Developing a successful FDA-approved drug requires an investment time of 10-15 years and costs over $2.6 billion. Despite this investment, financially and time-wise, 90% of developed drugs are unsuccessful. This failure rate increases to almost certainty for drugs that target complex conditions that are poorly understood.
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These high failure rates are not just a financial burden on pharmaceutical companies but it affects the taxpayers as governments want to support the pharmaceutical sector. The high failure rates also discourage innovation resulting in pharmaceutical companies investing in drugs that are derivatives of existing drugs with minor changes that can then be patented. Therefore, it is vital to understand the reasons for the high failure rate to ensure a future where real innovative drugs are prioritized and valued. This article focuses on why drug development has such a high failure rate.
Research that analyzed clinical trials from 2010 to 2017 identified the main areas that resulted in the failures during the drug development process. The research identified that the lack of clinical efficacy of the drug is the biggest reason, accounting for 40-50% of failures. Toxicities are another main area that accounts for 30% and poor drug-like properties of the formulation accounted for 10-15% of the failures.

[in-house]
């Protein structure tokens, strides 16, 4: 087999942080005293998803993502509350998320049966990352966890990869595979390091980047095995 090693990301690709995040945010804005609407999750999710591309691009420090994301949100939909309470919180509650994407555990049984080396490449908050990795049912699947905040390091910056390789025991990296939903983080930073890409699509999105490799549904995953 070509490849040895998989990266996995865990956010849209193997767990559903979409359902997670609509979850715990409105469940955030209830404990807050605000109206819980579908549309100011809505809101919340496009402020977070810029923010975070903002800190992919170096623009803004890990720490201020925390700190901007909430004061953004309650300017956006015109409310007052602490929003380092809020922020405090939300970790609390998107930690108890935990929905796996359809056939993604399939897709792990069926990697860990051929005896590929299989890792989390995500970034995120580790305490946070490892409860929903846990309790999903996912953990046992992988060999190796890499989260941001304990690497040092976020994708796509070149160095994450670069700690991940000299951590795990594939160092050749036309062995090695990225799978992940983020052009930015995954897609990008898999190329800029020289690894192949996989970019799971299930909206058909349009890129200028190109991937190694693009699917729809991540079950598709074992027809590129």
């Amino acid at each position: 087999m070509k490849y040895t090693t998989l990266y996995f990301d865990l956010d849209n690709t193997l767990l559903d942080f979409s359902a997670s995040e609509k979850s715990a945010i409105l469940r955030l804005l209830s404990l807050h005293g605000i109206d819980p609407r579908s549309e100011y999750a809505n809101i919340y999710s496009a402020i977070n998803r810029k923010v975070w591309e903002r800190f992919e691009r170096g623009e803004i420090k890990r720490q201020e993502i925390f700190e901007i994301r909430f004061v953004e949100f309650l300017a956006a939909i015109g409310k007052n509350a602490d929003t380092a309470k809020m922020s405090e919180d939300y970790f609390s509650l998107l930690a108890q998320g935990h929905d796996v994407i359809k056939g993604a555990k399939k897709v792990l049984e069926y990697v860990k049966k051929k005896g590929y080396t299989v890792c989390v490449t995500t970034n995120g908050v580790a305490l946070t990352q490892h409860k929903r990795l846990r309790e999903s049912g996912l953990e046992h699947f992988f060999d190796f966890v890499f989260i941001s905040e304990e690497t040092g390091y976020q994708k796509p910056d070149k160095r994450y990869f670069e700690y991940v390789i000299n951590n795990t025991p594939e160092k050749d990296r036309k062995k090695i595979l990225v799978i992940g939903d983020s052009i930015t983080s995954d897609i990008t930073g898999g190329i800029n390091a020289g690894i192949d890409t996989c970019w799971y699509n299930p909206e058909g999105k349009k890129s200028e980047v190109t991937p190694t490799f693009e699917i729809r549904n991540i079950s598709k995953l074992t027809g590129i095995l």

Clinical trials are the most expensive and time-consuming part of the drug discovery process. Still, they also reflect the work done pre-clinically and how effective they were in identifying a safe and effective target and developing a formulation that functions.
What Factors Affect the Efficiency of Drug Approval?
Target Identification and Validation: